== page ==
I first wrote about the new webseries Her Story a few months ago after I had the chance to interview several of the show’s stars and creators. Back then, I said that Her Story was “poised to be one of the most authentic onscreen depictions of trans women ever.” Now that I’ve seen it, I feel confident in saying that it’s not only one of the most authentic onscreen depictions ever, but also one of my favorites.
To quickly sum up Her Story, it’s a webseries of episodes following two trans women, Paige and Violet, who are friends and who each enter into new relationships. We get insights into their lives, their passions, their friendship with each other and their feelings about dating. The series stars Angelica Ross as Paige, Jen Richards as Violet, Laura Zak as Allie and Christian Ochoa as Jake. Richards and Zak also co-wrote the series together.
When I first heard about the show Transparent, I had pretty much no interest in it, I didn’t want to see another portrayal of a trans woman written by a cis woman with the trans woman played by a man. Then, I watched a preview for it and saw Sarah Pfefferman ask her titular trans parent, “So, you’re going to start dressing like a woman?” and Maura responds laughing, “No, no, all my life I’ve been dressing like a man.” That line sold me on the show, because I thought, whoa, I guess they do get it, that’s better than any dialogue about being trans I’ve ever heard in a movie or TV show. This show is like 55 minutes of that line.
Half of my notes were just me writing down something that Paige or Violet said and adding “Jeez, I feel that.” When Violet looks on Craigslist first for “m4t” (men looking for trans) and finds dozens and dozens of fetishizing results and then for “w4t” (women looking for trans) and finds zero results I thought “I’ve been there.” When Violet is asked by a random stranger if she’s trans I thought “I’ve definitely been there,” and then when that same random person asked if she could interview Violet for an article about trans women I thought “been there too.” When Violet asks Paige “do you think me liking a woman makes me less of one?” I remembered how one of the reasons I didn’t come out for so long was that I was afraid that I couldn’t be a trans woman and like girls. When Violet told Allie that she had been “noting how much bigger my hands are and wondering if people have been clocking my voice,” I thought back to all the times I’m been out in public with cis women friends and felt self conscious the whole time.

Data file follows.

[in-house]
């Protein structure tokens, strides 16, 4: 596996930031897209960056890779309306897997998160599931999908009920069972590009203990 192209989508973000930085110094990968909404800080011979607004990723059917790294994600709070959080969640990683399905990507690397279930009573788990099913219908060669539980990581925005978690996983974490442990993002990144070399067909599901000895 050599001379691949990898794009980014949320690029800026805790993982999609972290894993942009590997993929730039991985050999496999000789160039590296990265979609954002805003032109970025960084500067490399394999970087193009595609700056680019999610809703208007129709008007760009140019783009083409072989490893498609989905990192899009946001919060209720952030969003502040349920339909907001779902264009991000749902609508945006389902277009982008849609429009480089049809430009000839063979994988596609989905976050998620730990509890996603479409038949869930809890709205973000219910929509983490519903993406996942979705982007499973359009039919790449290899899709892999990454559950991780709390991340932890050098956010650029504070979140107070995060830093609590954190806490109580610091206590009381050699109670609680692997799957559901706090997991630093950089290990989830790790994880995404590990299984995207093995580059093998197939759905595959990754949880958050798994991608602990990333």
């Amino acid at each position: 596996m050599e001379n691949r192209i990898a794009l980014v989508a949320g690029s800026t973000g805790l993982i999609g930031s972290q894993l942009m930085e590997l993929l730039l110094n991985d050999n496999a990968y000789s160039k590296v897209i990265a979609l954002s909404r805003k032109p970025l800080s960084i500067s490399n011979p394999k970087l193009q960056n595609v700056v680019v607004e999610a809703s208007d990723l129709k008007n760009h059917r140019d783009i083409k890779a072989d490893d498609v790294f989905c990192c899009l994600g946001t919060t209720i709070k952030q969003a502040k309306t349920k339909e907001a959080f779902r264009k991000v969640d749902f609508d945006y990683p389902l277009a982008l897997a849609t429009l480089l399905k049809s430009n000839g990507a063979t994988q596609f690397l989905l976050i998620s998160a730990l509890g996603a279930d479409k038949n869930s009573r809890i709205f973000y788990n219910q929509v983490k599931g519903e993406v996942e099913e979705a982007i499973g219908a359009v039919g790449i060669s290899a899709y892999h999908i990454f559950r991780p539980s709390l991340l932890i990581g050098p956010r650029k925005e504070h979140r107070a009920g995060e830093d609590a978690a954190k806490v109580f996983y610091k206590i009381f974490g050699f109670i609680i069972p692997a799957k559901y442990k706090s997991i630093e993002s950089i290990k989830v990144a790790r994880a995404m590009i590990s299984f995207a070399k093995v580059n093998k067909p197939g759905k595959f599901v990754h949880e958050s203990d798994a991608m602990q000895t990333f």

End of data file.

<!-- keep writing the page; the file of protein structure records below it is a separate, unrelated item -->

This is one of the best results of the unique place this show is coming from. It’s precisely because the show is written and directed by trans women, starring trans women and featuring trans women on the crew that it’s able to be so authentic and so acutely focused on its trans characters. While watching this show there were two things that I noticed right away, the show is actually about the trans women it says its about and the those trans women seem very much like real trans women. So often I’ll watch a movie or show that’s labeled a “trans movie” and it seems like it’s mostly about the cis people who know the one trans person in the movie. Or the depiction will just ring so false that you wish they hadn’t even had a trans character to begin with. This show does the exact opposite.
Her Story doesn’t hide away from showing that there are definitely members of the cis queer community who aren’t exactly open to the idea of trans women being lesbians. Allie is shown to be a proud member of a circle of queer women friends, she’s active in the LGBTQ community and even writes for a queer newspaper. But she also has a complete lack of trans women in her life until she meets and befriends Violet. She’s shown to be ignorant about how to be friends with trans people and equally ignorant about how serious it is to out a trans woman. But she’s also shown as being willing to learn, and willing to change and willing to grow. The show doesn’t focus on her journey to become a good friend to trans women, though; that’s a side plot in a story that’s clearly about Violet and Paige.
As a queer trans woman, I absolutely loved seeing the relationship between Laura Zak’s character Allie and Jen Richard’s character Violet. It’s so rare that I get to see relationships like this portrayed in media. The two of them have a super adorable, super nerdy dynamic that’s full of chemistry. While I’ve definitely met my share of Lisas (Allie’s cis queer friend who doesn’t consider trans women to be “real” women) while being a part of the queer community, I’ve also made some of the best, deepest, most loving and supportive friendships I’ve ever had.